All the more fulfilling, I was able to apply my research on a deeper level than just the knowledge gained alone.  This semester I conducted an oral history and finished and edited my thesis -- all while living in downtown Cincinnati and student teaching in a "resegregated" school.  Cincinnati may not be Boston, but to actually teach segregated students about segregation history was a true reward for my efforts.

Alex Filice (2015)

History is always relevant: The American Revolution and the making of the office of the President

Alex FiliceIn the summer of 2014 Undergraduate Summer Scholar Alex Filice researched the history of the American Revolution, focusing in part on the debate over the position of the president of the new country. Filice researched this era through the letters and writings of Gouverneur Morris, one of the founding fathers and a signer of the Articles of Confederation. Morris is also credited as the author of the Preamble of the Constitution. 

Morris "advanced the idea of being a citizen of a single union of states, rather than citizens of their respective states," Filice said. Morris was also a valuable chronicler of the French Revolution, having traveled extensively in Europe and serving as minister to France from 1792 to 1794.

During the French Revolution Morris wrote letters extensively to George Washington. Comparing the American and French Revolutions, "America took it in one direction and got a president; France beheaded their king and the result was chaos," Filice said.

Filice became involved in this research when his mentor, Tatiana Seijas, assistant professor of history, pulled him aside after class one day and suggested he apply to the USS program.  The rest is history: a great chance to "get paid to do what I love," he said.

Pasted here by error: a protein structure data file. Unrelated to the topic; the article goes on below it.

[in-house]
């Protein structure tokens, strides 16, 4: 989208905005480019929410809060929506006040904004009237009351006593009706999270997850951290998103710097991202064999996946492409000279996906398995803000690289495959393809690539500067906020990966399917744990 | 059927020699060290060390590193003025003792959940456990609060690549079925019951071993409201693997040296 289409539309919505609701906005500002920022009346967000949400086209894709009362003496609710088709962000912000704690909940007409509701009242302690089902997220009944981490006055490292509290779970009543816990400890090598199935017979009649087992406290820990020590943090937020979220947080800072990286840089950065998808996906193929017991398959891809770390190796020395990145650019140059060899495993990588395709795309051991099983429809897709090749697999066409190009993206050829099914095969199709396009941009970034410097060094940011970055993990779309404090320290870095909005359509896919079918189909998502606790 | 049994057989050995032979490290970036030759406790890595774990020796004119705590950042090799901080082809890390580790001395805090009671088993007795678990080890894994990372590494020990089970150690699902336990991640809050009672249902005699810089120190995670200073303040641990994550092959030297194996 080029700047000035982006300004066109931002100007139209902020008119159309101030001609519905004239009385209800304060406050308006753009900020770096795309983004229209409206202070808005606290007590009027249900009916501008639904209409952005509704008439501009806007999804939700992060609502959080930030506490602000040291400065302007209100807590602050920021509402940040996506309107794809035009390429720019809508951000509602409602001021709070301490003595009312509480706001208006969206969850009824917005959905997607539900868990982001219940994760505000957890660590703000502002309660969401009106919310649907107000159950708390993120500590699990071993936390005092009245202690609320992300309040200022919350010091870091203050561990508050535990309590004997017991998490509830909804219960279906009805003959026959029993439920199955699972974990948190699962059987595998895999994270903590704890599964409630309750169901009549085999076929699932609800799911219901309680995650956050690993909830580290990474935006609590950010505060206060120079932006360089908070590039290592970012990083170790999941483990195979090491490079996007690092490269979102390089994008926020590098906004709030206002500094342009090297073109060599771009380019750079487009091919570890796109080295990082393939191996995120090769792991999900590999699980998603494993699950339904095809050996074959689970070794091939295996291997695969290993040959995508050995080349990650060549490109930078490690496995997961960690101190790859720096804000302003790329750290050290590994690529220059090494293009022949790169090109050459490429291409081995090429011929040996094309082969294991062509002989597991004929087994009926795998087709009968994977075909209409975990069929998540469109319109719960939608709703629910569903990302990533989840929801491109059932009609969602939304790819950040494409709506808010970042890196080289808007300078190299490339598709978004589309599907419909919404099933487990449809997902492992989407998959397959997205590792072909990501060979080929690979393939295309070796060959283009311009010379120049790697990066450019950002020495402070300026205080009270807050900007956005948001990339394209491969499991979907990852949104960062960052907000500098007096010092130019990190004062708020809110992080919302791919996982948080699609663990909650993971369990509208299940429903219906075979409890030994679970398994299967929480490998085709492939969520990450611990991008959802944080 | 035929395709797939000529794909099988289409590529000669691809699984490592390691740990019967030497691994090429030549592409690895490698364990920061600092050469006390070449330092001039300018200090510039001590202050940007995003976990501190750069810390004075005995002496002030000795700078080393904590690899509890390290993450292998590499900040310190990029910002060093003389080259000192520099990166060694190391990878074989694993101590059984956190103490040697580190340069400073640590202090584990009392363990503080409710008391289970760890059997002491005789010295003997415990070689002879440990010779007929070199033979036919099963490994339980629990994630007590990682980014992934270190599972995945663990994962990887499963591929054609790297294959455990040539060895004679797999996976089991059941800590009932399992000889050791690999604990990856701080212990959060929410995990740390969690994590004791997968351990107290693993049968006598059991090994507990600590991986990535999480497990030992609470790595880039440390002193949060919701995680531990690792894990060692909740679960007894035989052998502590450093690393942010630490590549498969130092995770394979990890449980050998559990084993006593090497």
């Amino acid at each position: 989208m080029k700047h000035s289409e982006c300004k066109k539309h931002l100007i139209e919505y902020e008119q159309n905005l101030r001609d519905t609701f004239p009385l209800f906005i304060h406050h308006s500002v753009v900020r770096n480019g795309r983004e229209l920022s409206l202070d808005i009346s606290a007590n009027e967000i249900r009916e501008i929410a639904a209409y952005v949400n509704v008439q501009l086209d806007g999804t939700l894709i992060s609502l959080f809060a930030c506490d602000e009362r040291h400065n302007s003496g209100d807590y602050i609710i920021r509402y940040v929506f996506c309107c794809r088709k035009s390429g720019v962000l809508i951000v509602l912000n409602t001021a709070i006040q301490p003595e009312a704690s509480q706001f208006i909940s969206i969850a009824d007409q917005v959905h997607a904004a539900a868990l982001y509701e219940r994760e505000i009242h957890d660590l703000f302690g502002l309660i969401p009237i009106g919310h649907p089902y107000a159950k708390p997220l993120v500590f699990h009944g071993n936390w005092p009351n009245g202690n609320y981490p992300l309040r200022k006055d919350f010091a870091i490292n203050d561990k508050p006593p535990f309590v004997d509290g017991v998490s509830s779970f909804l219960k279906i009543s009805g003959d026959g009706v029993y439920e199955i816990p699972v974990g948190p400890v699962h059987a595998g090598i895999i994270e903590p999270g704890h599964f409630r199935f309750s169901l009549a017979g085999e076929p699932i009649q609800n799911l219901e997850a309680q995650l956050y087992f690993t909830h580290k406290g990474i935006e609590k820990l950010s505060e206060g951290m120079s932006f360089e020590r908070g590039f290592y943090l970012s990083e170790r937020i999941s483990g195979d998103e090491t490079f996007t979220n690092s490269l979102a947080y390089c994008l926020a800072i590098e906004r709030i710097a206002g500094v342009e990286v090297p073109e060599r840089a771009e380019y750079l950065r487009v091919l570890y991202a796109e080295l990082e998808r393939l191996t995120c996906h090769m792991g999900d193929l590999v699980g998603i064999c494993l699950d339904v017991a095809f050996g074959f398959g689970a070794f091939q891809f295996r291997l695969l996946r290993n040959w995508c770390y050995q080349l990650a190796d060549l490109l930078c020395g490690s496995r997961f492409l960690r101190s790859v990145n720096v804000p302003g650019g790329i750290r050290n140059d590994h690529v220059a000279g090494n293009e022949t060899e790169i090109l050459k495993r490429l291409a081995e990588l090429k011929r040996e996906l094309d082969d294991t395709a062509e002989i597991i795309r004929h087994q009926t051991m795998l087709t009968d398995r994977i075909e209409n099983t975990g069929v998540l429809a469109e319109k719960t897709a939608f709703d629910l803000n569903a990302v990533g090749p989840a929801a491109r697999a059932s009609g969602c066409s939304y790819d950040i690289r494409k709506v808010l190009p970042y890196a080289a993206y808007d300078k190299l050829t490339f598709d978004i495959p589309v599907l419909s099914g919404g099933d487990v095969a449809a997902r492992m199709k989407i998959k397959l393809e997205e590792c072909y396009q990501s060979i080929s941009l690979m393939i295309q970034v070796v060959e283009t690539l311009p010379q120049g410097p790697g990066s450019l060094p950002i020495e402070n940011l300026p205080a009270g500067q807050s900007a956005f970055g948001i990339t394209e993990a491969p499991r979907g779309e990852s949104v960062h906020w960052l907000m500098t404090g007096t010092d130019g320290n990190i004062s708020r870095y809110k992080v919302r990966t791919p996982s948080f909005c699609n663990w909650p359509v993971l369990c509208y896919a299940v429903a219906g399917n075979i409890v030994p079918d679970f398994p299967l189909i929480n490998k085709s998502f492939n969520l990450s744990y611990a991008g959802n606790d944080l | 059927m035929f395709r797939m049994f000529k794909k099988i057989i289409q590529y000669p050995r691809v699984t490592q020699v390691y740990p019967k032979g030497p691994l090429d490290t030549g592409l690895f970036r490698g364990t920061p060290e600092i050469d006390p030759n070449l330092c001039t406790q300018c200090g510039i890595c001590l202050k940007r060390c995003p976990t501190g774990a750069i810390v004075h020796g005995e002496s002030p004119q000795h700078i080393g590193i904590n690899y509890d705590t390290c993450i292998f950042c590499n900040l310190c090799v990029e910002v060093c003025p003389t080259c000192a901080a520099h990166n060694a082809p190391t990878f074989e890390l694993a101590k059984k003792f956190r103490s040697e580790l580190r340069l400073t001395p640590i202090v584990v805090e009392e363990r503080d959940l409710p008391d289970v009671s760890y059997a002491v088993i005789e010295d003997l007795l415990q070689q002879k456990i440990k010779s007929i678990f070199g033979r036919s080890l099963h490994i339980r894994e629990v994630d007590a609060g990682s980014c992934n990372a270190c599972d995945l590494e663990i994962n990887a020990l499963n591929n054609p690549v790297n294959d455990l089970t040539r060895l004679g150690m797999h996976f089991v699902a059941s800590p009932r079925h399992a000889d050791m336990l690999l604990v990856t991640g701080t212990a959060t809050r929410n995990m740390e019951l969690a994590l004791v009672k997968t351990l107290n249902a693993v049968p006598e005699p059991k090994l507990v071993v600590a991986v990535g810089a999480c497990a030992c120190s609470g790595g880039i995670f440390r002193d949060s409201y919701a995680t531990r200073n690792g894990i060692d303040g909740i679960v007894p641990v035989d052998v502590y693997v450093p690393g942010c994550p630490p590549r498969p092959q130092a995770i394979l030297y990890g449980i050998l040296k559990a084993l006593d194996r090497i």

During the 2014-15 academic year Filice turned his research into a senior honors thesis and presented it before graduation at the History Honors Symposium, held on April 29-30, 2015. Other graduating History Honors students presenting their work at this occasion included:

  • Steven Darnell, “Johann Ewald and America: A Study on the Changing Perceptions in European Military Affairs as Influenced by the American Revolution and the Trans-Atlantic World”
  • Shea Hendry, “A Spartan Confederacy: Classical Discourse in the Southern Intellectual Life, 1780-1865”
  • Kelly Irwin, “Analyzing the Female Humanist’s Character: How Paolo Giovio’s Assessment of Illustrious Women Aligned with Italian Renaissance Discourse”
  • Amanda Lawson, “Perfect Partnership: the Disney Studio and the United States Government During World War II”
  • Grant Lemasters, “The American Abroad: The Experiences of Paul Lemasters in the South Pacific, 1944-1945”
  • Michael Putz, “Science, Mercantilism, Empire: Colonial Development and Nature on Barbados, 1627-1700”
  • Andrew Sullivan, “Architect of Destruction: The German Armaments Ministry and Albert Speer, 1936-1945”
  • Cassondra Willoughby, “The Church and the Foreign State: The Impact of American Missionaries on Turn-of-the-Century Korea”